On 3 January, 1545, King Francis I announced his intention to invade England, 'to liberate the English from the Protestant tyranny that Henry VIII had imposed on them'.
The French Armada Invasion Fleet
Francis I gathered a large fleet of 150 battleships, 60 decked pinnaces, and 25 galleys - 235 ships in total - under the command of Admiral Claude d'Annebault. In June, Henry VIII attempted to attack the French fleet before it set sail, and sent his navy to Le Havre, where the English fleet was chased out of the mouth of the Seine without inflicting any damage on the French fleet.
The English fleet gathered in Portsmouth, with 40 large warships, and about 100 requisitioned merchantmen.
On 15 July, Henry and his Privy Council moved to Portsmouth to await the invading army. Henry had only some small part-time local militias (the Isle of Wight militia, for example, contained barely 2,000 men) and a few mercenaries to fight France's 30,000 men, including over 10,000 professional soldiers.
The French fleet, however, had also had its share of problems. On 6 July d'Annebault held a state dinner aboard his flagship, the 800-ton Carraquon. During the meal, the cook accidentally set fire to the vessel. The fire quickly caught the stores of gunpowder aboard, which promptly exploded. D'Annebault was one of the few survivors. He transferred his flag to another ship, La Maitresse - which ran aground when leaving Le Havre. Despite this, d'Annebault continued in the damaged ship, which later sank outside Bembridge.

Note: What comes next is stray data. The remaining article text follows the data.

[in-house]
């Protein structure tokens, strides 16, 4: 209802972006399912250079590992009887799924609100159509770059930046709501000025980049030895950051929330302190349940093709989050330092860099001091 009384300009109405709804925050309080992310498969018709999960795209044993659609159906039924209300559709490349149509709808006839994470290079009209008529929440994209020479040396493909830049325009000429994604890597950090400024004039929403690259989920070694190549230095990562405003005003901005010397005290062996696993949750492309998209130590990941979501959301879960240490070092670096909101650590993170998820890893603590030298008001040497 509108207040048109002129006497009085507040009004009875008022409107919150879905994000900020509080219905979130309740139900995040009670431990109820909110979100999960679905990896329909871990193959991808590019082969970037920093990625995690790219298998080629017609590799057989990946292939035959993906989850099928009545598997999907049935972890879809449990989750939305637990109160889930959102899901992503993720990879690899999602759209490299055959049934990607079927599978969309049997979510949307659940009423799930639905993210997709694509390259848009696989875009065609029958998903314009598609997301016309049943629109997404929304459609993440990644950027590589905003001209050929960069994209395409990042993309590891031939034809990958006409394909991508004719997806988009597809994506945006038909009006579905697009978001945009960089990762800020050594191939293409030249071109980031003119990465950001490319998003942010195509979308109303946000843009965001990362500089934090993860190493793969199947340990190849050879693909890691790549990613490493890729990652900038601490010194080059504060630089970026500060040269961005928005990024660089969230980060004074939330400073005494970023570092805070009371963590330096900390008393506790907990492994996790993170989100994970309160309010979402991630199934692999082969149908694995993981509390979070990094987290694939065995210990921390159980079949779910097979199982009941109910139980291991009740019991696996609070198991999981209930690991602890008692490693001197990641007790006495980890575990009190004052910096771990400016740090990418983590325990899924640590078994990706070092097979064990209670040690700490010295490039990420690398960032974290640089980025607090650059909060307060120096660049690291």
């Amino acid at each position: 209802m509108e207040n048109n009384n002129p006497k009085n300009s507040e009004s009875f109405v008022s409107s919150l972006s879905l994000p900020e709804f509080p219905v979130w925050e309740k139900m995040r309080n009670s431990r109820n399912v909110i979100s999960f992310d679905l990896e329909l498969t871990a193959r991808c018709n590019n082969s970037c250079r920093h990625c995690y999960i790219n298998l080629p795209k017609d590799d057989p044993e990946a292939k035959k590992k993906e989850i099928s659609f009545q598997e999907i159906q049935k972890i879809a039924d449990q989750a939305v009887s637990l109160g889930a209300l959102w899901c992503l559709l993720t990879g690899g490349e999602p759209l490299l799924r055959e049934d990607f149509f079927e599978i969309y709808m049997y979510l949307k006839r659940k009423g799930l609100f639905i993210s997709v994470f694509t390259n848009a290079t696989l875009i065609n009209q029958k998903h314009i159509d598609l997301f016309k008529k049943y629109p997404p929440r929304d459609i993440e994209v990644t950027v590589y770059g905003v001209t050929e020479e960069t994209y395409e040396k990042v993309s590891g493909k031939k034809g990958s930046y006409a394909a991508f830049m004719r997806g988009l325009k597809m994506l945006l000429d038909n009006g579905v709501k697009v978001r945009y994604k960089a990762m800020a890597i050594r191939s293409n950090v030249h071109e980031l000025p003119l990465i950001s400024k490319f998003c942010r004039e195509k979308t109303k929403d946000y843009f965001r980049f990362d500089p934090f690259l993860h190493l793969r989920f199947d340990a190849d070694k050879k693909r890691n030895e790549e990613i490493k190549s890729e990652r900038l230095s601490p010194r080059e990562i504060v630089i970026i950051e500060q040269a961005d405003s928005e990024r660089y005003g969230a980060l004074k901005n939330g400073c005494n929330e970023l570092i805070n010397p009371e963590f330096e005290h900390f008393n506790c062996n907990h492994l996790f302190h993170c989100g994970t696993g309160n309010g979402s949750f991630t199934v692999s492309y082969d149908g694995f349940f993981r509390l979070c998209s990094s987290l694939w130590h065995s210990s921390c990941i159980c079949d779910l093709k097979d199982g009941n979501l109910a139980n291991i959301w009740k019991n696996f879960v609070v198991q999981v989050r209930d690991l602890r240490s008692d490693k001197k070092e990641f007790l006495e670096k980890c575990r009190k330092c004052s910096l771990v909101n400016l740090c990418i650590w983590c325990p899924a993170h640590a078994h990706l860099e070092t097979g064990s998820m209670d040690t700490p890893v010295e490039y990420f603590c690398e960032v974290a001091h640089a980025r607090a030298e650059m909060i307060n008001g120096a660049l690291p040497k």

The Battle Of Spithead
The French Armada dropped anchor off St Helens on 18 July; on the 19th, with Henry VIII watching from Southsea Castle, they began their attack. The 25 galleys, each with a single massive cannon in the bow (which was aimed by turning the ship to face the enemy), moved in on the English fleet, which was secure in Portsmouth Harbour. In reply, Great Harry and Mary Rose led the fleet to attack the galleys, whose main target was Great Harry. The French did little harm, and were soon chased off by English rowbarges.
The English lack of experience with cannon was apparent when the English fleet moved to attack the French. Sir Dudley, the Lord Admiral, had drawn the fleet up in line abreast, the traditional, medieval, approach to sea battle. In line abreast, only a few cannon were pointing at the enemy, most pointing at other English ships. If the fleet had been drawn in line astern, the ships would have been able to bring about their full broadsides to destroy the enemy.
Mary Rose, which had over 700 men on board, fired a broadside, and began to 'come about', to bring her other broadside to bear. During this manoeuvre the gun ports nearest the water-line were, by an overwhelming oversight, kept open. A gust of wind at the wrong moment tilted Mary Rose too far, and water started coming in. The ship soon sank in front of the King, who cried, 'Oh my gentlemen! My gallant men! Drowned like rattens, drowned like rattens!' Only 40 of the 700 men on board survived.
D'Annebault had failed to lure the English fleet out of the protected waters of Portsmouth, and later landed troops on the Island at Bonchurch, Seaview and Sandown, with many of his men - against his orders - also attacking Whitecliff Bay. The invasion failed. Even the sight of much of the Island ablaze did not enrage Henry enough to attack the superior French force, and the French fleet withdrew on 28 July. The French fleet was later defeated off Shoreham, and in 1546 peace was made with France.
Mary Rose was raised in 1982, and is on display at Portsmouth Dockyard, alongside HMS Victory and HMS Warrior.
Following the loss of Mary Rose, ships continued to advance in design, and trade boomed. With important ports like Southampton and Portsmouth nearby, the waters of the Island continued to receive a large number of wrecks.